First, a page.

Skip Content
Songs of Rangahau,

A just-released, 11-track album shows there’s more to rangahau than producing a 30,000-word thesis which few people will ever read.

The album, Songs of Rangahau, was recorded by artists and musicians within Te Wānanga o Aotearoa and Rangahau Adviser Sophronia Smith says it allows those involved to tell their stories through the medium of music.

The album acknowledges waiata, music and song as rangahau and “as a medium to share our stories, our struggles and our realities,” she says.

“The album acknowledges music’s ability to convey social, cultural, political and personal messages. It is recognising contemporary music as a site of resistance and emancipation in the further development of Māori and indigenous identities and communities. It reflects resistance to mainstream ideologies by celebrating the pursuit of mātauranga from a Māori world view.”

She says Te Wānanga o Aotearoa is already a leader in mātauranga Māori and is encouraging innovation in areas such as contemporary Māori music.

Most of the songs are sung in te reo Māori and Sophronia says many also reflect the vision and values of Te Wānanga o Aotearoa.

The album was launched at Te Puna Mātauranga last week with performances of several of the songs included on the album.

Pou Arahi Rangahau, Dr Shireen Maged, says the album supports the rangahau strategy at Te Wānanga o Aotearoa, in that it inspires excellence and innovation in the pursuit of knowledge that is relevant to our context. 

“The rangahau momentum is here, these are narratives of our lived experiences and we are challenging the dominant forms of knowledge construction.”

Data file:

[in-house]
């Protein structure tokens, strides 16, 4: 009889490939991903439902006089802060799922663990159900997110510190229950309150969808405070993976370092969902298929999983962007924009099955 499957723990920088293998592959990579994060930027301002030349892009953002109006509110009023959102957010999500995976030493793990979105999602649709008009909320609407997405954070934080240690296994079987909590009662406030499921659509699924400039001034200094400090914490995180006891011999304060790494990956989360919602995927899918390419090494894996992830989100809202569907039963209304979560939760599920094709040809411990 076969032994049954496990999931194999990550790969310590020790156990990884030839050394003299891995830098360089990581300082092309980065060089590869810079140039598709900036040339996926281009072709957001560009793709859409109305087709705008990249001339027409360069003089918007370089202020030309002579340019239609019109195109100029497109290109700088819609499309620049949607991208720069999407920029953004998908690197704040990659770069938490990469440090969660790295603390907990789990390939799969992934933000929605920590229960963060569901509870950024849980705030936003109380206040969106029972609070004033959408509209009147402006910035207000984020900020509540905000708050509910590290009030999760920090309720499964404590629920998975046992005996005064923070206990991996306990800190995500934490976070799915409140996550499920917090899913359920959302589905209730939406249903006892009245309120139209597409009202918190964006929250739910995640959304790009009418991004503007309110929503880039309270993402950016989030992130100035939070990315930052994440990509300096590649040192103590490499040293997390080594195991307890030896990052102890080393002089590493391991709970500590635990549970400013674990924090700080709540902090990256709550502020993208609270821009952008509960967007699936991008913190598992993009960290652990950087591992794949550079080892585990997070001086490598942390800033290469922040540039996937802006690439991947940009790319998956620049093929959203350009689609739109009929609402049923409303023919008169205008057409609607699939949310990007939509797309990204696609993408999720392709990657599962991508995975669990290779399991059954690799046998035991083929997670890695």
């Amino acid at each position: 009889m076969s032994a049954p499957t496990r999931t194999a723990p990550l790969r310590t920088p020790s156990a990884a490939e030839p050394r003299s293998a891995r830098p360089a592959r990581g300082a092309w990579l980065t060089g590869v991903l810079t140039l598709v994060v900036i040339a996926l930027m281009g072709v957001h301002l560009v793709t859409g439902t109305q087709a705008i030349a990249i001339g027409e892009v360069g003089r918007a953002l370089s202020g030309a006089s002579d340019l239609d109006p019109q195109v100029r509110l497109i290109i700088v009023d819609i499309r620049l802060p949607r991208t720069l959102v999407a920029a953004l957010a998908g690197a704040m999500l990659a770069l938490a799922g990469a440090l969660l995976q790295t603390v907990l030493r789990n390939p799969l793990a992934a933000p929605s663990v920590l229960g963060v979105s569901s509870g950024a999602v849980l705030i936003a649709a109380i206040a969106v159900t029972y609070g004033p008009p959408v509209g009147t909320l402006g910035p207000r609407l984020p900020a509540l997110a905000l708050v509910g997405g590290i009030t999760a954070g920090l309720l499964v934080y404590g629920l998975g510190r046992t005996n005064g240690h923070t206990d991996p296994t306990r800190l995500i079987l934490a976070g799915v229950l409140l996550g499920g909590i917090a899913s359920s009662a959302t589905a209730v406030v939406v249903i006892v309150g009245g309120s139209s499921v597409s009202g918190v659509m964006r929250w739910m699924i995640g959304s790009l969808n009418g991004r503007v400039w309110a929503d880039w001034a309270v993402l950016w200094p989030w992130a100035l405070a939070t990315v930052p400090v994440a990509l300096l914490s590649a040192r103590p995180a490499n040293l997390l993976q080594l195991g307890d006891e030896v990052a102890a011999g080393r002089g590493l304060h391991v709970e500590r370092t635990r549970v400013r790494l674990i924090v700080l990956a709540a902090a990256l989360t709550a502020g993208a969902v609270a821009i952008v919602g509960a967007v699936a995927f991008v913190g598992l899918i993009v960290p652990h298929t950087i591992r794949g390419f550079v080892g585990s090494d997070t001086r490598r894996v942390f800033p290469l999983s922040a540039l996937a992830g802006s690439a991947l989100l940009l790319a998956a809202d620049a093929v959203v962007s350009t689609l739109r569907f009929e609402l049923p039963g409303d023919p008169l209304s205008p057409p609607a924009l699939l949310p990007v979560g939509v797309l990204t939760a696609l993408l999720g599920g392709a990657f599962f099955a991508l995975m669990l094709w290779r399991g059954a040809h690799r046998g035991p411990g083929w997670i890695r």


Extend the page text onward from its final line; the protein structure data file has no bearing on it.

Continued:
Te Wānanga o Aotearoa kaimahi are able to download the album for free at: https://soundcloud.com/user-719560910/sets/songs-of-rangahau/s-33Epq 


 Back to news & events

Published On: April 26, 2017

Article By:



Other Articles

  • 26 November, 2021

    New community outreach approach to Rongoā in Rotorua

    A new “community outreach” approach is being taken to teaching Rongoā (traditional Māori healing) in Rotorua.

  • 19 November, 2020

    Raranga and whatu provide deep rewards

    Besides producing work of great beauty, raranga and whatu offer a way to connect with tīpuna and to one's inner self, as well as providing spiritual healing, say kaiako and tauira involved in a community exhibition in Te Kūiti.

  • 19 November, 2020

    Sponsorship to help grow Waka Ama in lower North Island

    A new event sponsorship for lower North Island waka ama events scheduled for the next two weekends will help contribute to growing the number of people involved in the sport.

  • 17 November, 2020

    Te reo o te Pākehā taha rua - the voice of a Pākehā of two sides

    Fluent te reo speaker James Barnes straddles the Māori and Pākehā worlds, as well as the shared space between, armed with well-honed skills developed from a rare set of experiences for a Pākehā.